Steven Spielberg’s dramatisation of events leading up to the high-profile legal wrangling between The Washinton Post and President Nixon feels relevant in the era of fake news and presidential Twitter outbursts but is self-serving and smug. Until now Steven Spielberg, a buddy of George Lucas since before they were successful, has largely steered clear of the prequel business.
Disney Pixar’s coming-of-age adventure amid Mexican Day of the Dead culture has little of the humour or visual wonder you’d associate with the usually inventive studio. A film about the Mexican holiday Día de Los Muertos, Day of the Dead, has been in the works at Pixar since the turn of the decade. The time taken has probably been fortuitous as it has emerged at a time when reviewers and audiences in America are keen to show they embrace other cultures and people south of the unwalled border.
Good journalism, like good medical research, often begins with a clear and simple question. Followed by clear and simple writing. The articles our staff chose to highlight this week are good examples of this. Can less be more? Why do some of our most vulnerable lack good care … or a good place to live? When does screening hurt more than help? And how do we know when a brain is really “dead”? We usually shine a light on news stories in this 5-Star Friday feature.
IRS offers advisory that property taxes have to be assessed and paid in 2017 to be deductible. A new consideration in the mad rush to prepay 2018 property taxes before year-end. https://t.co/LiBGkFNdnI
According to tax collectors we have talked to in PA, they are not permitted under state law to accept prepayments for 2018 property taxes until they have a bill in hand from the taxing authority. We have not found any that are accepting prepayments.
Muck Rack makes it simple to find people, tweets, or articles that mention any name, keyword, company, hashtag etc. We've compiled this guide to help you make the most of your search.
Selecting a term
Start searching tweets, articles from media outlets, articles mentioned in tweets, journalists'
names, titles and bios with some suggested searches:
Companies or Topics (e.g. iPhone, Microsoft)
Phrases (e.g. "cloud computing") — use quotes to keep the terms together
Twitter handles (e.g. @username) — returns those who have mentioned or replied to
Names (e.g. "David Pogue")
Hashtags (e.g. #sxsw, #london2012)
Bio details (e.g. vegan, Olympics, father)
Muck Rack's Advanced Search allows for many boolean operators.
Find results that mention multiple specified terms, use AND or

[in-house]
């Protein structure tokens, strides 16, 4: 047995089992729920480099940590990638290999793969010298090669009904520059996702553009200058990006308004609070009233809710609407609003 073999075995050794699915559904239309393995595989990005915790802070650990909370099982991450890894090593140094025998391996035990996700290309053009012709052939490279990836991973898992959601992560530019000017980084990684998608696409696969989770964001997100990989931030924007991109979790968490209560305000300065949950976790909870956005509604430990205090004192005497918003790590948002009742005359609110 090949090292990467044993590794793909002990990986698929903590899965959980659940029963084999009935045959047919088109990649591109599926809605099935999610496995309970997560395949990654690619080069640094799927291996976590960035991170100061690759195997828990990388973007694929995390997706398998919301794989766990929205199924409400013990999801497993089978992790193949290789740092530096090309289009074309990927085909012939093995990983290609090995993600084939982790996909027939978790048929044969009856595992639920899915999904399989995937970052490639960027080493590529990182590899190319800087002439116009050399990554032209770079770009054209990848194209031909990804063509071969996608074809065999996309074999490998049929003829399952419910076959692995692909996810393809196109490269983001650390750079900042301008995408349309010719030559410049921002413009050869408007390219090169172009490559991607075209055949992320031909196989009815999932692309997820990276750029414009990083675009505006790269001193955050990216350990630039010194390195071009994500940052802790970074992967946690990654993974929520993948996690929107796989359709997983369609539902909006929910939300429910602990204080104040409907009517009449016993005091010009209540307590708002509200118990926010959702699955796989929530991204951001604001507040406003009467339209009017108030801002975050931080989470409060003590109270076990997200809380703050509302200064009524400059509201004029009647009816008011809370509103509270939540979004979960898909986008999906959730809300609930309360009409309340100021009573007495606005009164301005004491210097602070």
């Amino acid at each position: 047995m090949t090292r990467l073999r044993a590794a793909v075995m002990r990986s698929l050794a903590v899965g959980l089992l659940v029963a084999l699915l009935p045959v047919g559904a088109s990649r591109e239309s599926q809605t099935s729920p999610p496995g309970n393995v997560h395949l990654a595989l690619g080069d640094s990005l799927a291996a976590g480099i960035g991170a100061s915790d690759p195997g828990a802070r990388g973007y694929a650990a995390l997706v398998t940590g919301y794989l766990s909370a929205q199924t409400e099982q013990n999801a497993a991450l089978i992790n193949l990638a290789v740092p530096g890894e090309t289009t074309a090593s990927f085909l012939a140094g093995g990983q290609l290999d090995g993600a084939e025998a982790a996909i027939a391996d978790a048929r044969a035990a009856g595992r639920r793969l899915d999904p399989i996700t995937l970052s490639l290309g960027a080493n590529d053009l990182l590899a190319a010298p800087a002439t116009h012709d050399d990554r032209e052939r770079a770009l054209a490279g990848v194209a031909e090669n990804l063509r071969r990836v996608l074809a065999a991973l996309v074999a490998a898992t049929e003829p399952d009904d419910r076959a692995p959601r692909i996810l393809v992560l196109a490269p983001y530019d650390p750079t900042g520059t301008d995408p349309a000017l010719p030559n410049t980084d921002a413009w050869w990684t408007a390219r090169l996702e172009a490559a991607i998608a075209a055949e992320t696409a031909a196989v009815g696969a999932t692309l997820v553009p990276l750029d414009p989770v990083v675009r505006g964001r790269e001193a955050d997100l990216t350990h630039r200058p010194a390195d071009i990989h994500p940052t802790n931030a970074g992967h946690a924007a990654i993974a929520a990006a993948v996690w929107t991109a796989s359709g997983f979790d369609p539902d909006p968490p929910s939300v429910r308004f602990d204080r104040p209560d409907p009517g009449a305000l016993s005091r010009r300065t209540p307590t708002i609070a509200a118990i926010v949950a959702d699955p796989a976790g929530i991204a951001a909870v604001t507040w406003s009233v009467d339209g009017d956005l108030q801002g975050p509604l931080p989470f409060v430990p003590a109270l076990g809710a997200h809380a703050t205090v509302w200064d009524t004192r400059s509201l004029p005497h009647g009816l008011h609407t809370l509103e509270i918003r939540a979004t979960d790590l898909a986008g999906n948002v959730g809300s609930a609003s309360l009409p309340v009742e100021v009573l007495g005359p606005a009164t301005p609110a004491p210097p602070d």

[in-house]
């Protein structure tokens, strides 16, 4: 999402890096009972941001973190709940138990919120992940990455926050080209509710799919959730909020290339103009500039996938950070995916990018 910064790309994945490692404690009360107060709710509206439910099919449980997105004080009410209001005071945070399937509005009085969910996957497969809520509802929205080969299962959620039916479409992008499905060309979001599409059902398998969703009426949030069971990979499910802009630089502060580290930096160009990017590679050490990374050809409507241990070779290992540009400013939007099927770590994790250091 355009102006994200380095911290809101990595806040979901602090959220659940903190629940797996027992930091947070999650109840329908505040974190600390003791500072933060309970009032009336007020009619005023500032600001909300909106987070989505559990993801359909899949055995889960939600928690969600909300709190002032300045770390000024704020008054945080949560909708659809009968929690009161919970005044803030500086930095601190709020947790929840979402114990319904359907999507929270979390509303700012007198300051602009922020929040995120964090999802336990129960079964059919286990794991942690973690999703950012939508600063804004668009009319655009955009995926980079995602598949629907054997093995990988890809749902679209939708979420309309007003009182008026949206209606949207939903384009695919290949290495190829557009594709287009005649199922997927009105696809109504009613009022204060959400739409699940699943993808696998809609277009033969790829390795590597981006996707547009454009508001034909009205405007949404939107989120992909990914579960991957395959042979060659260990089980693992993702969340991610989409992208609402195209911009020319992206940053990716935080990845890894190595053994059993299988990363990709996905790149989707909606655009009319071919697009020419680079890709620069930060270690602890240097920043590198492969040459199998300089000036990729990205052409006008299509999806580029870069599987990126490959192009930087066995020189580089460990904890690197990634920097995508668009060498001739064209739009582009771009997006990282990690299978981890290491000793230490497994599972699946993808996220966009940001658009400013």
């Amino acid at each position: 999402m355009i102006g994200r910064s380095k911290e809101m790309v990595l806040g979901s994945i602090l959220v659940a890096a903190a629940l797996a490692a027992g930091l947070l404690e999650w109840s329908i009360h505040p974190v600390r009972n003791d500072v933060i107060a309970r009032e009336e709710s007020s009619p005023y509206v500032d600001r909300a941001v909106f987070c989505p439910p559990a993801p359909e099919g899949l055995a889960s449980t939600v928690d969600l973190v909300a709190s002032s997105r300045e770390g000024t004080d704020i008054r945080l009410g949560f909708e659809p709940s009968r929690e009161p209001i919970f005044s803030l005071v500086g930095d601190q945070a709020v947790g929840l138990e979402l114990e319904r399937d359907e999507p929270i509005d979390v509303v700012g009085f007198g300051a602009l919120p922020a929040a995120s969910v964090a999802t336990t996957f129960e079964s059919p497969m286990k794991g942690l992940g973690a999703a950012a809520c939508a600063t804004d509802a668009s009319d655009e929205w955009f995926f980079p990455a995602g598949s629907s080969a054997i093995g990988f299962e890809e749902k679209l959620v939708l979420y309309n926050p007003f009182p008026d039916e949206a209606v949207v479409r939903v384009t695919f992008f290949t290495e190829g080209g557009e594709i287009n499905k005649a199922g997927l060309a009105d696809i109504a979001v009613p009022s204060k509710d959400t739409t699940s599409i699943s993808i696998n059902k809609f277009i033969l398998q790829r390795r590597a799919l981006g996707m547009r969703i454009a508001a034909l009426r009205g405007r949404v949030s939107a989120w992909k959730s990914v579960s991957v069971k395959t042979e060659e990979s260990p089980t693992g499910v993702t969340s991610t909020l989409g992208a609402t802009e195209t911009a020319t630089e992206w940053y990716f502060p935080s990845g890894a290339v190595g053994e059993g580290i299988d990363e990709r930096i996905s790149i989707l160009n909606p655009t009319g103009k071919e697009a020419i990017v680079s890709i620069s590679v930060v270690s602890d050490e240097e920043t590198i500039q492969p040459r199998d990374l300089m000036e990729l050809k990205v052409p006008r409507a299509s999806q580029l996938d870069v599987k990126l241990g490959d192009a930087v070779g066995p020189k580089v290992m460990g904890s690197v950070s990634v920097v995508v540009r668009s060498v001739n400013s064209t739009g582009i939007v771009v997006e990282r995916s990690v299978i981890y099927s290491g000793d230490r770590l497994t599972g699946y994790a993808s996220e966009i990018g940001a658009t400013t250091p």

+. For example, ensure each result contains both Elon Musk and Mark Zuckerberg by
searching Musk AND Zuckerberg or Musk + Zuckerberg.
Use the operators OR or , to broaden your search when you'd like either of
multiple terms to appear in results. (This is the default behavior of our search when no operators
are used). For example, results will contain either cake or cookie by searching cake OR cookie or cake,cookie
Use NOT or - to subtract results from your search. For
example, searching Disney will yield results about the Walt Disney Company as well as Walt Disney
World Resort. To exclude mentions of Disney World, search for Disney -World or Disney
When using one of these operators with a phrase, enclose it in quotation marks. For example, you can
find results about smartphones excluding Apple's iPhone 4S by searching smartphone -"iPhone
Exact case matching or punctuation
If you're searching for a brand name or keyword that relies on specific punctuation marks or capitalization, you can
find results that match your exact query by adding matchcase: before the keyword you're searching for, like matchcase:E*TRADE .
Use parentheses to separate multiple
boolean phrases. For example, to find journalists talking about having fun in Disney World or
Disneyland, search for ("disney world" OR disneyland) AND fun.
An asterisk can be used to search for any variation of a root word truncated by the asterisk. For example, searching for admin* will return results for administrator, administration, administer, administered, etc.
A near operator is an AND operator where you can control the distance between the words. You can vary the distance the near operation uses by adding a forward slash and number (between 0-99) such as strawberries NEAR/10 "whipped cream", which means the strawberries must exist within 10 words of "whipped cream".